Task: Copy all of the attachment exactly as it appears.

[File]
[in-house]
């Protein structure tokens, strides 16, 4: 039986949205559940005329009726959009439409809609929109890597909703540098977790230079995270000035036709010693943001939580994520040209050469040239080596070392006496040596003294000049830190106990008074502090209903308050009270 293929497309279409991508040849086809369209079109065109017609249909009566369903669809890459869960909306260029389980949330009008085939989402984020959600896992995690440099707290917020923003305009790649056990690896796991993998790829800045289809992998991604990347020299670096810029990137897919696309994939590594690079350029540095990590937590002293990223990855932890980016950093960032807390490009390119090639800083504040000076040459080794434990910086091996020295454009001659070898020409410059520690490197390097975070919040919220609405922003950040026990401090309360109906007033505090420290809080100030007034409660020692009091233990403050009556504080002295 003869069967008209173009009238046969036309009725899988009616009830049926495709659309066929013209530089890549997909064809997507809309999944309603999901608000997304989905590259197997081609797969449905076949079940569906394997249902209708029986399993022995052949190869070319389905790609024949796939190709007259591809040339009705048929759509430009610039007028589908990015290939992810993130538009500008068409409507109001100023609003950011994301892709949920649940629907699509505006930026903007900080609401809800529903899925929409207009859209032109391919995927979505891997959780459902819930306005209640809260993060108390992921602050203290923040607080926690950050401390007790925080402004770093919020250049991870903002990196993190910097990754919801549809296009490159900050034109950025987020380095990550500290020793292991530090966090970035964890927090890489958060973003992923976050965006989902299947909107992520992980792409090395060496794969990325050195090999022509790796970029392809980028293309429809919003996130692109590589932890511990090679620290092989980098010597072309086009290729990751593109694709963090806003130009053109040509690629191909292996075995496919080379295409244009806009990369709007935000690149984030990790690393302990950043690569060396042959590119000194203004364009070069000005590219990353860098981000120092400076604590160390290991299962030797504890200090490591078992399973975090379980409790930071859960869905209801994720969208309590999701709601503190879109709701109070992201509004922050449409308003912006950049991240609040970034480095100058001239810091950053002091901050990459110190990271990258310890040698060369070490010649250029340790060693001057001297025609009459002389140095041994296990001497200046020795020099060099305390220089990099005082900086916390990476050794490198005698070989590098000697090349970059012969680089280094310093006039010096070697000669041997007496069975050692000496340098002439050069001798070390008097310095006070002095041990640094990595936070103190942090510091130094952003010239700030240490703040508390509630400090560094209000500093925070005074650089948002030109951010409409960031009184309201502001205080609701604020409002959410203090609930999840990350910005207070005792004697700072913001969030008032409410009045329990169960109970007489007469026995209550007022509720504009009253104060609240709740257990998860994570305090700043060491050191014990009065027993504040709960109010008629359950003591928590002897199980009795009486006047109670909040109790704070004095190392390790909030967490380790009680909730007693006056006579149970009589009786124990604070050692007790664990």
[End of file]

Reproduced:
[in-house]
């Protein structure tokens, strides 16, 4: 039986949205559940005329009726959009439409809609929109890597909703540098977790230079995270000035036709010693943001939580994520040209050469040239080596070392006496040596003294000049830190106990008074502090209903308050009270 293929497309279409991508040849086809369209079109065109017609249909009566369903669809890459869960909306260029389980949330009008085939989402984020959600896992995690440099707290917020923003305009790649056990690896796991993998790829800045289809992998991604990347020299670096810029990137897919696309994939590594690079350029540095990590937590002293990223990855932890980016950093960032807390490009390119090639800083504040000076040459080794434990910086091996020295454009001659070898020409410059520690490197390097975070919040919220609405922003950040026990401090309360109906007033505090420290809080100030007034409660020692009091233990403050009556504080002295 003869069967008209173009009238046969036309009725899988009616009830049926495709659309066929013209530089890549997909064809997507809309999944309603999901608000997304989905590259197997081609797969449905076949079940569906394997249902209708029986399993022995052949190869070319389905790609024949796939190709007259591809040339009705048929759509430009610039007028589908990015290939992810993130538009500008068409409507109001100023609003950011994301892709949920649940629907699509505006930026903007900080609401809800529903899925929409207009859209032109391919995927979505891997959780459902819930306005209640809260993060108390992921602050203290923040607080926690950050401390007790925080402004770093919020250049991870903002990196993190910097990754919801549809296009490159900050034109950025987020380095990550500290020793292991530090966090970035964890927090890489958060973003992923976050965006989902299947909107992520992980792409090395060496794969990325050195090999022509790796970029392809980028293309429809919003996130692109590589932890511990090679620290092989980098010597072309086009290729990751593109694709963090806003130009053109040509690629191909292996075995496919080379295409244009806009990369709007935000690149984030990790690393302990950043690569060396042959590119000194203004364009070069000005590219990353860098981000120092400076604590160390290991299962030797504890200090490591078992399973975090379980409790930071859960869905209801994720969208309590999701709601503190879109709701109070992201509004922050449409308003912006950049991240609040970034480095100058001239810091950053002091901050990459110190990271990258310890040698060369070490010649250029340790060693001057001297025609009459002389140095041994296990001497200046020795020099060099305390220089990099005082900086916390990476050794490198005698070989590098000697090349970059012969680089280094310093006039010096070697000669041997007496069975050692000496340098002439050069001798070390008097310095006070002095041990640094990595936070103190942090510091130094952003010239700030240490703040508390509630400090560094209000500093925070005074650089948002030109951010409409960031009184309201502001205080609701604020409002959410203090609930999840990350910005207070005792004697700072913001969030008032409410009045329990169960109970007489007469026995209550007022509720504009009253104060609240709740257990998860994570305090700043060491050191014990009065027993504040709960109010008629359950003591928590002897199980009795009486006047109670909040109790704070004095190392390790909030967490380790009680909730007693006056006579149970009589009786124990604070050692007790664990």